Friday, June 20, 2014

Tarantula Hawk

7/29/12 Tarantula Hawk (Pepsis formosa) feeding on the nectar of Rush Milkweed (Asclepias subulata) in the desert garden. Milkweeds seem to be their fav. 

Ok, these extremely large (2") and colorful wasps are not to be trifled with, especially if you're a tarantula, cuz, just like out of a horror sci fi flick, the mama wasp will want to lay a single egg into the tarantula's body, which will serve as a living food source for baby wasp as it eats its way inside out before it finally pupates. O M G!!! 

Lucky for us, Tarantula Hawks are not especially aggressive towards humans unless provoked, so do so at your own peril and if you're dead set on winning a Darwin award, because the pain from the sting, although short-lived, is apparently beyond excruciating (from Wiki):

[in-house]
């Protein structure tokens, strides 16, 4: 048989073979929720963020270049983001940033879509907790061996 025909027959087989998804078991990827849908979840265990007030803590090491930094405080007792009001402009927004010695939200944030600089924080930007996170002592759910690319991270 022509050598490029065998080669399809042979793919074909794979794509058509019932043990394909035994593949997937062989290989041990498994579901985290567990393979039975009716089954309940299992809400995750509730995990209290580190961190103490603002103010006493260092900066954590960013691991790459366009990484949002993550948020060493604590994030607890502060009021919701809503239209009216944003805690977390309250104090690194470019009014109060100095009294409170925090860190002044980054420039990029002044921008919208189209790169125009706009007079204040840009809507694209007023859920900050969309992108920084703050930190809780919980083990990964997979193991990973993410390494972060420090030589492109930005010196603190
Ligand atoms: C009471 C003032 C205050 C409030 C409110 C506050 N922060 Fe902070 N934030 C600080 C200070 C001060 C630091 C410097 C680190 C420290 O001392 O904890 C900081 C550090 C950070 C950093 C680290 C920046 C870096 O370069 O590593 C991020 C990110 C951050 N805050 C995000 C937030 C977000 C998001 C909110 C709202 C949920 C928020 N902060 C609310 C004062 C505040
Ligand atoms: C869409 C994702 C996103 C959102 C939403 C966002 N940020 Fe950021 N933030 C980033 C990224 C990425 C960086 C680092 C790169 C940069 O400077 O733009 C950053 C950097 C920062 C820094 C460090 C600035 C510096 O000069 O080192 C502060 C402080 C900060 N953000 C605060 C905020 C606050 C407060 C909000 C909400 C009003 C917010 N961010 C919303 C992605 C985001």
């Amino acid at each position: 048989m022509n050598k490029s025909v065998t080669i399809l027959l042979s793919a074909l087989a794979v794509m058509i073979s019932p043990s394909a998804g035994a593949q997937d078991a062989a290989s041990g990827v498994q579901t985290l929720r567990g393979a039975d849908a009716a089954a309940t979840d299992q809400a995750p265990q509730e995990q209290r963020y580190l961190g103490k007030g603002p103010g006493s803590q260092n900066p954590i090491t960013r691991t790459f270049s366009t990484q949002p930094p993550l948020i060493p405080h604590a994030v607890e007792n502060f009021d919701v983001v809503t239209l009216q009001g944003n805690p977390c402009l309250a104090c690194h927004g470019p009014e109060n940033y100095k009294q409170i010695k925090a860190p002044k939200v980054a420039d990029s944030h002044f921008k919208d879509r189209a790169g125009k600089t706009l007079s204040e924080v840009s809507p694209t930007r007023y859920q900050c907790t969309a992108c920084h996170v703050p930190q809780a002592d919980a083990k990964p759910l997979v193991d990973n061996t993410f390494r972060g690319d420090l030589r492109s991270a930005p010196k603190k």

Commenting on his own experience, Justin O. Schmidtentomologist and creator of the Schmidt Sting Pain Index, described the pain as "…immediate, excruciating pain that simply shuts down one's ability to do anything, except, perhaps, scream. Mental discipline simply does not work in these situations."[2] In terms of scale, the wasp's sting is rated near the top of the Schmidt index, second only to that of the bullet ant, and is described by Schmidt as "blinding, fierce [and] shockingly electric".

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